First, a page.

Last updated on March 20th, 2017 at 08:14 pm
If you are like me, and find it frustrating that you can only connect two Thunderbolt devices (unless they are daisy-chained) to your Macbook Pro, even on a 15″ one, you have two external screens, but you want gigabit ethernet, so you either have to sacrifice a Thunderbolt port and second display, or fork out for an expensive display that can be daisy-chained. Or alternatively, find a HDMI capable external display to use the HDMI port, or a Thunderbolt dock that has built in gigabit ethernet. All viable options, but none is really cost effective while maintaining dual external displays.
I personally think it is crazy that Apple have not made their USB ethernet adapter USB 3.0 and gigabit ethernet capable. I do understand that when there is a Thunderbolt one it may not be necessary for everyone, but for me. It’s nuts. I either have one screen, or I have 100mbit ethernet. Neither of these is ideal either.
Coming at the same price or cheaper than Apple’s USB2.0 and Thunderbolt adapters, the D-Link is a viable option. It is listed as compatible with both Windows and OS X so should not be a problem to use.
Opening the box, it is a marginally larger device than Apple’s version, but not by much, and definitely not by enough to make any real significant difference to usability.
It does feel lighter though, and where the USB end enters the device it has some movement making it feel and sound loose. Or at least this was the case on the one I purchased.
I hooked it up, plugged everything in, and nothing happened. The Apple USB/ethernet adapter is plug and play on a Mac. It turns out though that the D-Link Dub-1312 is not, drivers are required. At the time of writing you can download the latest version of the drivers from the D-Link website here. Be aware that a reboot is required after installation.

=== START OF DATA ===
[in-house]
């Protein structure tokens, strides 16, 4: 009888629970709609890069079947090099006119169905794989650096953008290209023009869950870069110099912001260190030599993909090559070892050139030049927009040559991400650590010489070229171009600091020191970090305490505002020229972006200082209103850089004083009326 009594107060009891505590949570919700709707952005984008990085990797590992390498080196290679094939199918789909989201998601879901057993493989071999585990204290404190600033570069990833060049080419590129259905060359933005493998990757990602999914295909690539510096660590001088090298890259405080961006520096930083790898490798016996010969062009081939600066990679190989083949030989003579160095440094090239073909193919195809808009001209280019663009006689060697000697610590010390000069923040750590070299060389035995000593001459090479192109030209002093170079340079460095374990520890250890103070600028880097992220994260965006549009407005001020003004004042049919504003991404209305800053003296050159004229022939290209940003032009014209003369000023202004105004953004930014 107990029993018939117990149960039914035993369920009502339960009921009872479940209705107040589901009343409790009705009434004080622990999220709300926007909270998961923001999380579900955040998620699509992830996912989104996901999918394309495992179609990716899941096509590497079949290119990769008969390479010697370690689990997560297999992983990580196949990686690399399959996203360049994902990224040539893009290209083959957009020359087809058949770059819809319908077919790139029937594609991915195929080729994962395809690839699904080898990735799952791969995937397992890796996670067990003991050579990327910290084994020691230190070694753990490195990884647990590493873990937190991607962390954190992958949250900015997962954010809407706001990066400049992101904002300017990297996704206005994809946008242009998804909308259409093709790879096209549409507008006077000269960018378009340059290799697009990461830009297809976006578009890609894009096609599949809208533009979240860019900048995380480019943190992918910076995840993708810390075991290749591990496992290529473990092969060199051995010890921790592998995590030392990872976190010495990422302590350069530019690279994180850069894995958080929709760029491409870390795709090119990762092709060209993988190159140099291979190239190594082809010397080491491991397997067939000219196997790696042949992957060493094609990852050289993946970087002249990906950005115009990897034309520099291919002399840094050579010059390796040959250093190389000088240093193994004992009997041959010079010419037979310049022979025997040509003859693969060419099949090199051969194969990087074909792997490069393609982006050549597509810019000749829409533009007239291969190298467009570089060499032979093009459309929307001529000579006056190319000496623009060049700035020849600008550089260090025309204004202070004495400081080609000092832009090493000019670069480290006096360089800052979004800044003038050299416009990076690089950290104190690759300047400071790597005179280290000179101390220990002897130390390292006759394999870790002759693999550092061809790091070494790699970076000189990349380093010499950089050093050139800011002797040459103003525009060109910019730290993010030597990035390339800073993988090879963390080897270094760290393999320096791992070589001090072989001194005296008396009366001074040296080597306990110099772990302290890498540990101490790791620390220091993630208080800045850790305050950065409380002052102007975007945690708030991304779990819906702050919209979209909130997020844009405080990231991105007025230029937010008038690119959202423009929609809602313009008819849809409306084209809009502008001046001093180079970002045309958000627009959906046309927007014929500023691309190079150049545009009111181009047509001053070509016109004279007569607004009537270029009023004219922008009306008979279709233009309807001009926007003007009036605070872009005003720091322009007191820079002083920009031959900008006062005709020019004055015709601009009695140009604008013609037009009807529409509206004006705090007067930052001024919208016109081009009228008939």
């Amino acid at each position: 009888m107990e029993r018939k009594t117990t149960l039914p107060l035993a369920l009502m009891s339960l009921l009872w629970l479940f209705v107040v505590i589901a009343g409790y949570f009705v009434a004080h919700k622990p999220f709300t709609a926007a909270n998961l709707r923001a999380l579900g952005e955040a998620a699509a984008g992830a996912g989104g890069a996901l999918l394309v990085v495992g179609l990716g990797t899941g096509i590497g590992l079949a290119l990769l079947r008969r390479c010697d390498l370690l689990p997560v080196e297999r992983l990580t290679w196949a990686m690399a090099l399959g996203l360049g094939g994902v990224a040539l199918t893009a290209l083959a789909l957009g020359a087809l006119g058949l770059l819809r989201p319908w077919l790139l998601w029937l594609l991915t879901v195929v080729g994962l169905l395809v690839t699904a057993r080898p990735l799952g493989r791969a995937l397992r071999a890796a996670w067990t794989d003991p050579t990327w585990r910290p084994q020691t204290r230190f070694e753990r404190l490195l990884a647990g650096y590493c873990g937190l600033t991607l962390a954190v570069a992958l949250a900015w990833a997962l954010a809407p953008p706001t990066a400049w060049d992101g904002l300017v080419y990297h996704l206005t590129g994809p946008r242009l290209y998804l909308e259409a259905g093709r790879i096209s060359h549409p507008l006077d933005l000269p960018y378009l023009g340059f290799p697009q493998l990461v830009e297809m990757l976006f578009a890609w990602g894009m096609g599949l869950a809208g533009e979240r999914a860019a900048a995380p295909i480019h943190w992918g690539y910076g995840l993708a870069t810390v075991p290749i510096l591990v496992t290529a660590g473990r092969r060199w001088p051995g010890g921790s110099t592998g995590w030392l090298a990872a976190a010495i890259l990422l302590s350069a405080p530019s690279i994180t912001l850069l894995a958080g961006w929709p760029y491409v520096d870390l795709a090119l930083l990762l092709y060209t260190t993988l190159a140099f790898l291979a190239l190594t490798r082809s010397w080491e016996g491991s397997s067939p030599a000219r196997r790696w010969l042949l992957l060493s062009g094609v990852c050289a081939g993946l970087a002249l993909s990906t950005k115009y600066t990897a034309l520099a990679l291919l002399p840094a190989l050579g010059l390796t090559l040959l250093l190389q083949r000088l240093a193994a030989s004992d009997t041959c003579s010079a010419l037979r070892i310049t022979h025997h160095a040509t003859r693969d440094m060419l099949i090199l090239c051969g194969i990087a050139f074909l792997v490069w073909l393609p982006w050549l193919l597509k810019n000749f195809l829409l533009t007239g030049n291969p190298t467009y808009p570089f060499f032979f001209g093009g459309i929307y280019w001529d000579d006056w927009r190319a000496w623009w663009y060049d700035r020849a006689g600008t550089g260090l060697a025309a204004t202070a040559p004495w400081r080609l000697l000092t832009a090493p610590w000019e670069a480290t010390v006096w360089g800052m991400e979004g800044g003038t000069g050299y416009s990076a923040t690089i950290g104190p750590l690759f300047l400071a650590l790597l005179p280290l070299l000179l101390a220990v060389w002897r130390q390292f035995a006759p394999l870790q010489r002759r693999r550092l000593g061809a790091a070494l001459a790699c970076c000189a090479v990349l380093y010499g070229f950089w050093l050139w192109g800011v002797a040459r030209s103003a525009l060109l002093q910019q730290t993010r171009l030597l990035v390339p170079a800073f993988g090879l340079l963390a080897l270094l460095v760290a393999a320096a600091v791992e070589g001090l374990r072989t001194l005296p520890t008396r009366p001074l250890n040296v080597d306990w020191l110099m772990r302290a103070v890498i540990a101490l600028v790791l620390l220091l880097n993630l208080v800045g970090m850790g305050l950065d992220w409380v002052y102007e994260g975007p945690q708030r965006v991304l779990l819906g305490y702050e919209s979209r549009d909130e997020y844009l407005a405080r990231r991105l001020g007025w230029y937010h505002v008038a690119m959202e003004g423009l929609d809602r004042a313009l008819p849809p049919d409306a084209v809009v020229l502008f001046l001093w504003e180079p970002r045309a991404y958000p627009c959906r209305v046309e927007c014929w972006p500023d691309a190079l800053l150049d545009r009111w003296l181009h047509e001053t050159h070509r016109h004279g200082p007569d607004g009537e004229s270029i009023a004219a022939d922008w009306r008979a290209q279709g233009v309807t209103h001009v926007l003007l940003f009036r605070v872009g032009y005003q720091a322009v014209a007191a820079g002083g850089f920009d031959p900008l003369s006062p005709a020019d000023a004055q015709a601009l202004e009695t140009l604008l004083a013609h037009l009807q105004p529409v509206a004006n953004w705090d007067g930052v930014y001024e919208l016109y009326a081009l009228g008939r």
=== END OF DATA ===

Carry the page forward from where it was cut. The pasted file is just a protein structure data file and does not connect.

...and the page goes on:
That said, I ran the install with the D-Link Dub-1312 hooked up and it started working as soon as it got to the screen asking me to reboot. It’s now been running for two days without rebooting it, though the dialogue window is still asking me to do so.
It came with most of the usual suspects in the box, warranty card, quick install guide, a GPL code statement, and a driver CD. I thought the CD quite ironic since I would say that most people purchasing one of these USB to gigabit ethernet adapters probably don’t have an optical disc drive, but I guess their bases are covered just in case.
After a couple of days of use I’ve been finding the speeds to be comparable to Apple’s Thunderbolt to gigabit ethernet adapter. Stability seems to be fine and I have not noticed any dropouts or problems.
All in all, it seems like a good product that provides a good speed ethernet connection via USB without taking away from the limited Thunderbolt real estate. It does feel a little bit cheap, but that doesn’t seem to impact it’s ability to do the job well.
So if you are chasing something that does the job well without adding much weight to your laptop bag, you can pick one of these up from Amazon using my referral link earlier in the article, or most decent computer stores.